Which Glass For Which Cocktail?

Chris Horton
August 13, 2021 0 Comment

Have you ever taken a look at the variety of glassware at your local Crate & Barrel store? Even for a seasoned boozer, the variety of glasses on display is overwhelming.

There’s no need to be stressed. A few pieces will suffice to make almost any cocktail that you may want.

This entry will focus on three types of glassware.

  • Glasses for Stemmed or Up
  • Glasses made of rocks or old-fashioned glasses
  • Chimney-style glasses, also known as Collins or highball glasses

These and set champagne flutes (which most likely you already own), should suffice for almost any cocktail. These, along with a set of champagne flutes (which you already have, right?), should be sufficient for almost any cocktail. I will return to this topic in a future entry and offer suggestions for other pieces to complement the basic ingredients.

Martini Glasses and Coupes

The martini glass, or as it’s better known the cocktail stirrers. It’s the bar symbol most people associate with the best. You can see it on many neon signs in older bars.

This is a quick rule of thumb to help you choose glassware for your drink. Stemmed glass is also known as an up glass. If you are serving a shaken drink or stirred drink without ice, The stem raises the bowl of your glass out of your hands. Warm the glass. Take the stem of the glass and hold it by your lips.

Drinks that are best served in stem glasses include:

  • Martini
  • Manhattan
  • Brooklyn
  • Daiquiri
  • Sidecar
  • Aviation

The elegant, iconic V-glass does have a downside. It is easy to tip your head. The coupe glass is its less-known cousin.

Although the coupe was originally intended to be a champagne glass it is now not suitable for champagne. Because of its shape, most of the sparkling water evaporates before it reaches the mouth. ButThe coupe can be used to hold cocktails very well!

Both are my favorites. The V-shaped cocktail glasses are reserved for the drink it is most well-known for, the martini. Sidecars, Manhattans and daiquiris can all go in a coupe.

Rocks Glass – An Old Fashioned Way to Get It Done

The old-fashioned, or rocks, glass is named for the most renowned drink served therein: the old-fashioned cocktail. It is simple. There are two types of old fashioned glasses. A triple-old-fashioned glass is also available and is mostly used in tiki bars.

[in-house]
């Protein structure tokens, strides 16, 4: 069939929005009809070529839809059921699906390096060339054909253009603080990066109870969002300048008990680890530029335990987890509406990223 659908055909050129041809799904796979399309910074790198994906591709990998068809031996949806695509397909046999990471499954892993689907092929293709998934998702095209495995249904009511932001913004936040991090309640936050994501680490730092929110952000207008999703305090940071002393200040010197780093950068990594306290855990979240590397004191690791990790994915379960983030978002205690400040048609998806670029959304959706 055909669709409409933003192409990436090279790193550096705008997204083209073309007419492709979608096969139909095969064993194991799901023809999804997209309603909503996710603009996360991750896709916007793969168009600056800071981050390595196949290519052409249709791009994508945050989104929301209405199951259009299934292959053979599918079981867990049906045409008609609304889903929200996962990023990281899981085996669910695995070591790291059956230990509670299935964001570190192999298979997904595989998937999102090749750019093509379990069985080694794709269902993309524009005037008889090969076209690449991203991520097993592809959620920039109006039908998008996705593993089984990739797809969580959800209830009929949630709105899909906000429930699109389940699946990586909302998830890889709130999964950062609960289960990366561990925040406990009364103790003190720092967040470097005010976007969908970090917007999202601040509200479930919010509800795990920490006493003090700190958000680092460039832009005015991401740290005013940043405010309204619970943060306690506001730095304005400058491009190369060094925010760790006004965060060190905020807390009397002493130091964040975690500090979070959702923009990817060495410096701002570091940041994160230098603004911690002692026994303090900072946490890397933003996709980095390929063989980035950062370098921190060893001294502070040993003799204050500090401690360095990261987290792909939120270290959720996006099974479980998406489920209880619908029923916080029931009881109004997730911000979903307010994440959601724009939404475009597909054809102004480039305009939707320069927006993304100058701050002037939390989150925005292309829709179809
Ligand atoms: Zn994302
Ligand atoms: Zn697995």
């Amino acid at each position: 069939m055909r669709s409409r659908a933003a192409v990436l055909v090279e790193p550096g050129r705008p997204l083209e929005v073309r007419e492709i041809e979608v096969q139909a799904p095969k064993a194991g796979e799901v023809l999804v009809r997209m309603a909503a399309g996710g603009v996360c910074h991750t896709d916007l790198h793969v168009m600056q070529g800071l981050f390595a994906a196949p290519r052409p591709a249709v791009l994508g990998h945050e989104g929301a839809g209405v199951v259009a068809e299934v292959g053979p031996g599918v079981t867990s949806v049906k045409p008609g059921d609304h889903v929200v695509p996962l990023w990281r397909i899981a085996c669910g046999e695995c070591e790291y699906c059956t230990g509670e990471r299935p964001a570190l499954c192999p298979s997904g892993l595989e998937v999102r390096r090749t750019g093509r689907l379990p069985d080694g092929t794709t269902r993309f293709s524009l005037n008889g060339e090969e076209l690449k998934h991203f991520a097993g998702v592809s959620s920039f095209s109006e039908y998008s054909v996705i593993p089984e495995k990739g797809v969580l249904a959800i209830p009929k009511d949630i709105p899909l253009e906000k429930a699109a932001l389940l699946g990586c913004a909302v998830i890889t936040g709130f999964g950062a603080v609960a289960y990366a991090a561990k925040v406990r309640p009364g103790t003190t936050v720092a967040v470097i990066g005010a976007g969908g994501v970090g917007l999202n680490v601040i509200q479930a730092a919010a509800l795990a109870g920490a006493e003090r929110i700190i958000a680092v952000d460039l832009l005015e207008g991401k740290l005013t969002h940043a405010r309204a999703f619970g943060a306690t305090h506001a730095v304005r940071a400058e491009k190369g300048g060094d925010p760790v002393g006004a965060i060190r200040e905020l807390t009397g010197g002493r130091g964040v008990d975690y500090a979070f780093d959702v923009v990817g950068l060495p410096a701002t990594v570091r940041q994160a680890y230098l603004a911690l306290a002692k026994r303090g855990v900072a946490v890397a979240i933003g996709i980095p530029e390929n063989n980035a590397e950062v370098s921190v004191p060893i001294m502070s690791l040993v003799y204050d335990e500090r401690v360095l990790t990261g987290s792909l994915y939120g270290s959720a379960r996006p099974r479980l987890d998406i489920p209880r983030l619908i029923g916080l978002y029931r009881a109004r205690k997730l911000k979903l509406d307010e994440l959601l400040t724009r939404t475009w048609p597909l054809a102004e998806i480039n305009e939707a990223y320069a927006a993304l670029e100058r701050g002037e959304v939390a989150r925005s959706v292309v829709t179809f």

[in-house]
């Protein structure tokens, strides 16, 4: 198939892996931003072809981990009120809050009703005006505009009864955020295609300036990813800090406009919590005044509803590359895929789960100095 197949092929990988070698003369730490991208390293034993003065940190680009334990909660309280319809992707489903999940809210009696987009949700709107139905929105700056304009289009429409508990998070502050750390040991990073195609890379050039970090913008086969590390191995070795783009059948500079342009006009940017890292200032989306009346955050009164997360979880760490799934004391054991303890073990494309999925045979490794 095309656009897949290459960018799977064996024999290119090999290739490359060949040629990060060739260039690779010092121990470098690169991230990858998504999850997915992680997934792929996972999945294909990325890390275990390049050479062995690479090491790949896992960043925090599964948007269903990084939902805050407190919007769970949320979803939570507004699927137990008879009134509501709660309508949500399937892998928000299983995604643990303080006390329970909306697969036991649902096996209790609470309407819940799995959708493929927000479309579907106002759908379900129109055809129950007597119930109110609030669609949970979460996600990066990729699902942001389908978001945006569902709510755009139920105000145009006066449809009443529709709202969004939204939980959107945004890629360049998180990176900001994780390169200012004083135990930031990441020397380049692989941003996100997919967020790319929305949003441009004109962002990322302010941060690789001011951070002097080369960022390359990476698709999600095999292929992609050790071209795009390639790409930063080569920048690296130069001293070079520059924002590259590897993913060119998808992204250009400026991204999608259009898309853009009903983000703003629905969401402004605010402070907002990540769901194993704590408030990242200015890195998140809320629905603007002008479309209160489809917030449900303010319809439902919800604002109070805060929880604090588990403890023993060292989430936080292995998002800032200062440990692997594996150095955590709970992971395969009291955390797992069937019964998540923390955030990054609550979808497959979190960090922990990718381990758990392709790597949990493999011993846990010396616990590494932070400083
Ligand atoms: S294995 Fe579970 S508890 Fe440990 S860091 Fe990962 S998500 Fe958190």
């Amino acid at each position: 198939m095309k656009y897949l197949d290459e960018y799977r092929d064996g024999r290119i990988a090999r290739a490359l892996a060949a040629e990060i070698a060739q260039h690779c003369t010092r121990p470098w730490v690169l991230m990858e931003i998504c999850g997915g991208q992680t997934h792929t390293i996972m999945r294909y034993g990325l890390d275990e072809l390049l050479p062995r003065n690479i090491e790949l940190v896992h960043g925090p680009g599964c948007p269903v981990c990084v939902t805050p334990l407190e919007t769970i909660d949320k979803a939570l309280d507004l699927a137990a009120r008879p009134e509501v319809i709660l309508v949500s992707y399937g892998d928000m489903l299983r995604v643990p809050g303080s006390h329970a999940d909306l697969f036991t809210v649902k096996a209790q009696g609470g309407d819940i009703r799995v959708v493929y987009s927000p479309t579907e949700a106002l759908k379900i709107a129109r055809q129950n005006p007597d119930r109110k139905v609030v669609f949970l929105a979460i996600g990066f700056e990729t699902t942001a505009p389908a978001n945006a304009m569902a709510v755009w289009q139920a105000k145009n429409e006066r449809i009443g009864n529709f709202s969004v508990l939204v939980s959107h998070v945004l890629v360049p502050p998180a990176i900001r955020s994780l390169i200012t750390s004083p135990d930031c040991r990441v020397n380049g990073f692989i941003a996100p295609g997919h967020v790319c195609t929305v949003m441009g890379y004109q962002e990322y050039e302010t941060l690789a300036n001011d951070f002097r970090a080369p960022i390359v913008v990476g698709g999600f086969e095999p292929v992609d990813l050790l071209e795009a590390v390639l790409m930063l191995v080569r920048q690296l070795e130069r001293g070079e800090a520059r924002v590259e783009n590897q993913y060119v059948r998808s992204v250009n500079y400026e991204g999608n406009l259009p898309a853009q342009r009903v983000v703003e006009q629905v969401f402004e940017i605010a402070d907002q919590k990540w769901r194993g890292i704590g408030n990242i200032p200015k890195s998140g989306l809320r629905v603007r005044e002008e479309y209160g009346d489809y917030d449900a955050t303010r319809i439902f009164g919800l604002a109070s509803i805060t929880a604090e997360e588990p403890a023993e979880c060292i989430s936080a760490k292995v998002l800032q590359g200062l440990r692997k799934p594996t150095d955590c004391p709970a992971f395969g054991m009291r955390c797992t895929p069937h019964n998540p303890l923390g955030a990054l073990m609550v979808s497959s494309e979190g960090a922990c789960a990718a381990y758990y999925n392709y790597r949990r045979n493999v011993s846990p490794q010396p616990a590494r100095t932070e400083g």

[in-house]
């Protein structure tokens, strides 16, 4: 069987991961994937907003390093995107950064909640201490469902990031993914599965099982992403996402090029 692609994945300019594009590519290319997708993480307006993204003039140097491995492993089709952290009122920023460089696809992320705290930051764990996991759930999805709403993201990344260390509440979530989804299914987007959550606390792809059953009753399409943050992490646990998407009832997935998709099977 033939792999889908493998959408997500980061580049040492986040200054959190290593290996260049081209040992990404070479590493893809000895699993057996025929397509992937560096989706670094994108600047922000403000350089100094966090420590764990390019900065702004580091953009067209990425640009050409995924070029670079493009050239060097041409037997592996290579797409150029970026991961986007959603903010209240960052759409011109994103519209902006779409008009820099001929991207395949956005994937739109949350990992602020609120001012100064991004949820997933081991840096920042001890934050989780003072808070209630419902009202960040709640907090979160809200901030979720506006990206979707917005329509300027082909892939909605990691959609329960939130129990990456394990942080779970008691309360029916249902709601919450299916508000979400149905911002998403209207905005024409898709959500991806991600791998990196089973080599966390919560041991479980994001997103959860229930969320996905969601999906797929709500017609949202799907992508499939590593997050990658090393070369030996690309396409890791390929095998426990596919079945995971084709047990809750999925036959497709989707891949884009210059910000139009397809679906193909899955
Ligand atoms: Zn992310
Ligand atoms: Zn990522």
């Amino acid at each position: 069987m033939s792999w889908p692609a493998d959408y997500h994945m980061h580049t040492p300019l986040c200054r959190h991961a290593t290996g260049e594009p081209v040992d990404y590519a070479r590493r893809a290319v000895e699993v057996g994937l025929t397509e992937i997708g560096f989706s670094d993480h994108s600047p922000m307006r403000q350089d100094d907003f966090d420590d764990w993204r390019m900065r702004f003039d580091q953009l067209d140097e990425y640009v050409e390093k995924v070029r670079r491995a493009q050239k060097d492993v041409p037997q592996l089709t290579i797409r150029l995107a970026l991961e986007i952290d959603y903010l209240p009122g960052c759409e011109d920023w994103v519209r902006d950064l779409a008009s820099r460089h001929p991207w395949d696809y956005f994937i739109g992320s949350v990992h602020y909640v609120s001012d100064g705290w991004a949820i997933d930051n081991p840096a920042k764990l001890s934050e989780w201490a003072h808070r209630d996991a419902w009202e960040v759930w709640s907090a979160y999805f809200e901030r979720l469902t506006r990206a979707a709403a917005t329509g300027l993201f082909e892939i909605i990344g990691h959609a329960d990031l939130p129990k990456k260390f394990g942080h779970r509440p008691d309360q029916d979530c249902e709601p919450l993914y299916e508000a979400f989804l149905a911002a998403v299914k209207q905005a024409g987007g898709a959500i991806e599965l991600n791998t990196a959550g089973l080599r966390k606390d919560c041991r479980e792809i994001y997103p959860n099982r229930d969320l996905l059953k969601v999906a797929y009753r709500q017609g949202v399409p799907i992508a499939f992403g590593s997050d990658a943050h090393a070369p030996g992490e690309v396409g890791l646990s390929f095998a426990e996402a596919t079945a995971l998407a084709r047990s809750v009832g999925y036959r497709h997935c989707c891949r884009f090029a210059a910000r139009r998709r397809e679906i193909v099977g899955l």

The glass’s size does not indicate its capacity. Traditional old-fashioned glasses can hold 6-8 ounces while doubles can hold 12-14 ounces.

For drinks that are built-in glasses, you can use an old-fashioned glass. This means that you don’t need a cocktail shaker to “build” a cocktail. You mix it in the same glass you are serving it in, usually on ice.

You can “build” an old-fashioned by adding sugar, bitters, still water and a little bit of citrus peel. Mix it until all the sugar is dissolved and the citrus oils are incorporated into the sugary mixture. Mix in whiskey and ice. Stir until chilled.

Old-fashioned glasses are great for cocktails

  • Old Fashioned
  • Negroni (when served on ice instead of straight up)
  • Mint Julep (unless you’re fancy and have a metal julep cup)
  • Sazerac (traditionally served sans ice. Why are they not served in glasses? You have a great question.

The traditional old fashioned called for a two-ounce whiskey pour. This is why the smaller glass. The old fashioned, like many other American cultural items, is now three ounces or, if you’re like me, four ounces. But I’m a lush.

It is harder to find original-sized glasses that are smaller than double old-fashioned. It is worth buying a reasonable-sized double old fashioned. Later, if you are looking for more variety or want to make smaller cocktails, you will be able to hunt down the smaller glasses.

The Highball Glass

There are many names for the chimney-style glass: The highball, the Collins, and the Delmonico. Each glass type has a different shape and canister but retains the basic chimney shape. At 5-8 ounces, the Delmonico chimney style is the smallest. The highball rings weigh in at around 8-12 ounces and the Collins weighs in at 12-16. Each style was used to make a different type of cocktail. Bartenders still insist on serving Tom Collins in Collins glasses, but a gin fizz and highball in Collins glasses. These distinctions are not necessary for home use.

When you want to sip something cold and refreshing, a highball glass is the best choice. Highballs are great for cocktails (and other drinks):

  • Gin Fizz
  • Gin Rickey
  • Gimlet
  • Gin and Tonic (and, indeed, any x-and-y: scotch and soda, bourbon and ginger, etc.)
  • Highball glasses can be found easily. You should look for something that is small and comfortable to hold in your hand.

Although smaller is better (though it’s harder to find),

You might be struck by one thing when you shop for cocktail glasses. They are all too big. Williams-Sonoma and C&B are the main retailers of stemmed glasses. Their double old-fashioned glasses can hold 14 ounces, and highballs can hold up to 20.

But if you look at the recipes here on Serious Eats–the Revolver, for example–you’ll see they call for 2 to 3 ounces of liquid.

Serious Eats’ cocktail team follows a well-known motto. It was attributed to Harry Craddock of the American Bar in London, author of the Savoy Cocktail Book: “The best way to drink a cocktail is to do it quickly while it’s still laughing.” It’s easy to see the disadvantages of large cocktails:

A large cocktail can get warm in the glass before you finish it unless the drink is gulped down.
It is easier to indulge in a large cocktail, especially if it’s alcoholic.

The following capacities are recommended for most of the cocktails we feature on Serious Eats:

  • V or coupe glass: 5-7 ounces
  • Old-fashioned: 6-8 ounces; double: 12-14 ounces
  • Highball: 10-16 ounces